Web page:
The Marra Wonga rock shelter in central Queensland may have more petroglyphs (rock engravings) than any other single site in the world. Impressive as that is, a study of the art there reports something even more distinctive and significant: a series of paintings telling the story of the Seven Sisters, also known as the Pleiades.
The Pleiades is a cluster of bright stars that has inspired stories the world over. Some of these are remarkably similar, despite being from cultures half a world apart. In particular, the tales told by the ancient Greeks bear a strong resemblance to those of Indigenous Australians.
Although there are variations in the telling across the vast expanses of northern Australia, the story of seven sisters chased by a man is a common feature. As in the Greek version, the sisters escape into the sky to become the Pleiades but are pursued by a hunter, represented by Orion. One version is represented at the Marra Wonga shelter, stretched over 160 meters (530 feet). A study in the journal Australian Archaeology describes some of the petroglyphs, including those providing a unique insight into the Seven Sisters’ story.
"All rock art sites have or once had stories associated with particular designs and the sites themselves, as well as the landscapes they are a part of," said Professor Paul Tacon of Griffith University in a statement. “But we know of no other rock art site anywhere in the world with a narrative that runs across the entirety of the site.”
At least 15,000 petroglyphs are found at the Marra Wonga site, investigating all of them is the project of a lifetime. This may well be the largest number found at any single location in the world, Tacon told IFLScience. Despite this, the site has not been heavily studied and lacks the protection granted to The Palace, another large North Queensland site.
Tacon is seeking to redress this, collaborating with fellow academics and representatives of the Iningai and Birri Gubba peoples.
Although the paper draws attention to several specific petroglyphs and repeated themes, its main focus is on 10 clusters of engravings. Read south to north, “the order makes sense for contemporary Aboriginal community members as different parts of the Seven Sisters Dreaming story, in the correct sequence,” Tacon said.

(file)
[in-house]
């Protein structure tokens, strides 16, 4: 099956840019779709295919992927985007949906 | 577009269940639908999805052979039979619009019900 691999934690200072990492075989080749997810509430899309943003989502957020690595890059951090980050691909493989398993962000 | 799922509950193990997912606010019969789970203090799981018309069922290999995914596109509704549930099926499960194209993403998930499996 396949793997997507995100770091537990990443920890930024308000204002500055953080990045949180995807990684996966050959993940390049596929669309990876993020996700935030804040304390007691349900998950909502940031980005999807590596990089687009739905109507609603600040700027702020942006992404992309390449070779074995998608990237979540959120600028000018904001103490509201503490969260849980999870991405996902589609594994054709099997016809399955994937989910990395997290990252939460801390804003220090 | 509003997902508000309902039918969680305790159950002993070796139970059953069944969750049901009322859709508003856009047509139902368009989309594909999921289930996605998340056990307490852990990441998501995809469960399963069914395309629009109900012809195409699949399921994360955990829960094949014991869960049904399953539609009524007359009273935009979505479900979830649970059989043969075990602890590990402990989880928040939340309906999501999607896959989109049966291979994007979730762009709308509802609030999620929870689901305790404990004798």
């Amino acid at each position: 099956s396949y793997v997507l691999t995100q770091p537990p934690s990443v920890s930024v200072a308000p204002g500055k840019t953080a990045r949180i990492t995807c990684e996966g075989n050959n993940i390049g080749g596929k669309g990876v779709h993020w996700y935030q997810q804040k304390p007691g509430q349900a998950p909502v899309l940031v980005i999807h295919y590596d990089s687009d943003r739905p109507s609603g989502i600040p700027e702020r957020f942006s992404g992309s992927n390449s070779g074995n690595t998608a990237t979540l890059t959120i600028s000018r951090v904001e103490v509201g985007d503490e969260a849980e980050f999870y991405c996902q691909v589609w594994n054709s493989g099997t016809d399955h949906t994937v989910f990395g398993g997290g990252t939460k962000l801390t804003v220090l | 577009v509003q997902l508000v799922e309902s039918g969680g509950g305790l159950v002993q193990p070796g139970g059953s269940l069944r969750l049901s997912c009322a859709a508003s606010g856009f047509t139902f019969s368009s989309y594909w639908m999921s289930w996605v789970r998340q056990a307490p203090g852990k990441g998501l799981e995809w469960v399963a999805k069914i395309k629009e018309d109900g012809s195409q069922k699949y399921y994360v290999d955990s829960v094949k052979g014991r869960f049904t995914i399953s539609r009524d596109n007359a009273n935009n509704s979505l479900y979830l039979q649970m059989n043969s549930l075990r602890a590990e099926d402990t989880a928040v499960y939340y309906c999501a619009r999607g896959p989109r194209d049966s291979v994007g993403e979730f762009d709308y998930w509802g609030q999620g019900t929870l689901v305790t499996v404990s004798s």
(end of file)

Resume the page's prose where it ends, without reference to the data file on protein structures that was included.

Along with seven stars to represent the sisters, the engravings represent Wattanuri, the Ancestral Being who chased them, the snake he turned into, his boomerang, the track of a dingo who protected the sisters, and six-toed footprints commonly associated with powerful beings. There is also an engraving of a large penis. This might be read as evidence some things never change, but Wattanuri’s oversized genitalia is a widespread feature of the story.
The age of the engravings is hard to identify. Some petroglyphs at the site are thought to have been made in the last century, but others are in styles made elsewhere more than 5,000 years ago. Tacon told IFLScience those that make up the Seven Sisters narrative show similar wear to each other, as if made at the same time, but it is hard to know when that was.
The authors even found a previously unnoticed eighth star hidden at the end of the sequence.
Even in cultures that tell a different story for the Pleiades, the cluster is associated with the number seven. However, six stars are visible to people with normal eyesight under dark skies. Telescopes reveal the cluster’s seventh star is barely brighter than the eighth and ninth, making this consensus a puzzle.
“Some people have suggested that the story may be very, very old and may have arisen at a time when our ancestors were starting to spread across the world and there were seven visible,” Tacon told IFLScience. “It does seem more than coincidence that seven are referred to across the world.” Many traditions refer to one of the sisters hiding herself, perhaps represented here by the eighth star.
The paper is published in Australian Archaeology.